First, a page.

Early 20th Century
Despite the death of the Populist Party, the first decade of the 20th century saw progressive ideals like trust-busting and government reform expand beyond partisan politics. In 1901 Governor Van Sant spearheaded the national effort to bring the hammer down on the Northern Securities Company railroad monopoly, a crusade President Theodore Roosevelt enthusiastically supported; however, the reform movement really came to a head with the 1904 election of the humble Democrat John Johnson.
Over the course of his three terms the moderate Johnson promoted tax reforms, appointed nonpartisan judges, expanded powers for the Bureau of Labor, reformed the insurance and banking industries, and further regulated the railroads. Johnson took repeated verbal shots from both the Right and Left but remained exceedingly popular with the public and gained national prominence. His legitimate presidential potential was dashed by his untimely death in 1909.
Johnson’s successor, Republican Albert Eberhart, another Swede, continued to take on corporate industrialism, signed the state’s first workers’ compensation laws, and pushed through a sweeping program of government reforms, though he did so out of political necessity rather than personal conviction.
As World War I raged across Europe and dominated the political debate in this country, renewed agrarian discontent swept the Nonpartisan League into Minnesota. This political-pressure group supported some socialistic programs like state ownership of grain elevators and flour mills. Though Nonpartisans had taken control of the governorship and legislature in North Dakota, where the movement had been born, they had less success in the more industrial Minnesota.
The labor movement had strengthened during this time too, and by 1914 over 400 labor organizations were operating across the state, pushing for reforms like the minimum wage and the eight-hour workday. Arthur C. Townley, the league’s founder and a Minnesota native who had moved the headquarters to St. Paul in 1917, realized that to succeed in the state he would need to forge an alliance with labor.
Almost overnight in 1918 the new Farmer-Labor Party, capitalizing on the post-war depression, became the state’s second-largest political party. By 1923 it held both of the state’s U.S. Senate seats, and, on the heels of the Great Depression, the flamboyant Floyd B. Olson took the governorship in 1930. The party lost support by the end of the decade for supporting increasingly radical ideas like the public ownership of banks, transportation, utilities, and other essential services. By 1938 a more moderate Republican Party was back on top in the state when Harold Stassen, the Boy Governor, took office at age 31 and Republicans won both houses of the legislature.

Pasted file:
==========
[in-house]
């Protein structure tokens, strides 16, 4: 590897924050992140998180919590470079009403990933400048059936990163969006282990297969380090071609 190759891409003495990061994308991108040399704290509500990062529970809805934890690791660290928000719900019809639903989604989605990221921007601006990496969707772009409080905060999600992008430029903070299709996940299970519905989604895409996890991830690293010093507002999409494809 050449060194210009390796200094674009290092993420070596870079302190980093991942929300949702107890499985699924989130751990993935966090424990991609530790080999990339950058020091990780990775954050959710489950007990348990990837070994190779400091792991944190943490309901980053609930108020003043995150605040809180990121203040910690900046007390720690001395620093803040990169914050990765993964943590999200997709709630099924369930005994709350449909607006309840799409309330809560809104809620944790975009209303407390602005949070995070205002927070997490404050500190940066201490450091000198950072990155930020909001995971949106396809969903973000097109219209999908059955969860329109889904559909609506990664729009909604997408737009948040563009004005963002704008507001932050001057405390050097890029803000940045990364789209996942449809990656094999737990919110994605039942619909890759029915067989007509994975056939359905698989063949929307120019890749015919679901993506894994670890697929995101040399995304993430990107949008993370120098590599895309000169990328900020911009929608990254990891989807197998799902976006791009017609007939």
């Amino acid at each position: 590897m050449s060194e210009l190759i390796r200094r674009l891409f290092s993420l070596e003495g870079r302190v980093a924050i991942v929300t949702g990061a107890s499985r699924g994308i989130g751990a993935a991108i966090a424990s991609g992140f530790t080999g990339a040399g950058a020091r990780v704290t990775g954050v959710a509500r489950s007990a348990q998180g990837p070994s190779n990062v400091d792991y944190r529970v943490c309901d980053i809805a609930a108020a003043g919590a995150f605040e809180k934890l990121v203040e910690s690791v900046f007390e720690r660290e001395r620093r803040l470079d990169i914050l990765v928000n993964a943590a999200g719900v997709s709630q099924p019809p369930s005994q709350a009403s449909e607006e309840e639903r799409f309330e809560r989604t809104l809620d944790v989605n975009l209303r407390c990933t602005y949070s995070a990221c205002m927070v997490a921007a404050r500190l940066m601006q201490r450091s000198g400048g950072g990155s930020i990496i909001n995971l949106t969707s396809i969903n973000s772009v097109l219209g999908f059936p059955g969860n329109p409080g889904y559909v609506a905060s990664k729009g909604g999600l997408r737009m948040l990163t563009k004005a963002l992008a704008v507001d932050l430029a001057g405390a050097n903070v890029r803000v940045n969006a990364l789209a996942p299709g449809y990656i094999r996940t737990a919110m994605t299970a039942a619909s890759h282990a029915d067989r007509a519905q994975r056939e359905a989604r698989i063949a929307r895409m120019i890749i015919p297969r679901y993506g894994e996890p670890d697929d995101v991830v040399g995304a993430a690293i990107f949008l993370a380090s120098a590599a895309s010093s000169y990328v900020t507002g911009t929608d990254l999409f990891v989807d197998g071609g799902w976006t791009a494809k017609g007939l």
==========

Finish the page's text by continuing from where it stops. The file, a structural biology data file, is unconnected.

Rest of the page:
Both Stassen and the revitalized party accepted most of the major New Deal programs like Social Security and promoted “enlightened capitalism” as an alternative to the socialistic aims of the Farmer-Laborers. The moderate stance kept the Republicans on top of the political scene in Minnesota until the mid-1950s.
The state’s tradition of championing reform continued in 1933 when the first sit-down strike took place at Austin’s Hormel meatpacking plant. After three days Hormel agreed to submit their wage dispute to binding arbitration. The next year the Minneapolis Teamster Strike, one of the most important events in American labor history, resulted in over 200 strikers injured and 4 killed, and a declaration of Martial Law.
Not only did the truck drivers and warehouse workers win the right to organize, but the tragedy resulted in the National Labor Relations (Wagner) Act of 1935, which guaranteed all workers the right to organize and bargain collectively. It also prohibited interference in union action by employers and established national standards for resolving labor disputes.
Though the state was rapidly industrializing, farming and mining remained vital to the economy. The lumber industry in Minnesota had peaked in 1899 and the last of the virgin forests were felled by the 1930s, but iron had taken up the slack and by then over half of the ferric ore mined on earth came from Minnesota. The increasing prevalence of automobiles brought visitors to Minnesota’s many lakes, allowing tourism to replace logging as one of the state’s leading three enterprises.
© Tim Bewer from Moon Minnesota, 3rd Edition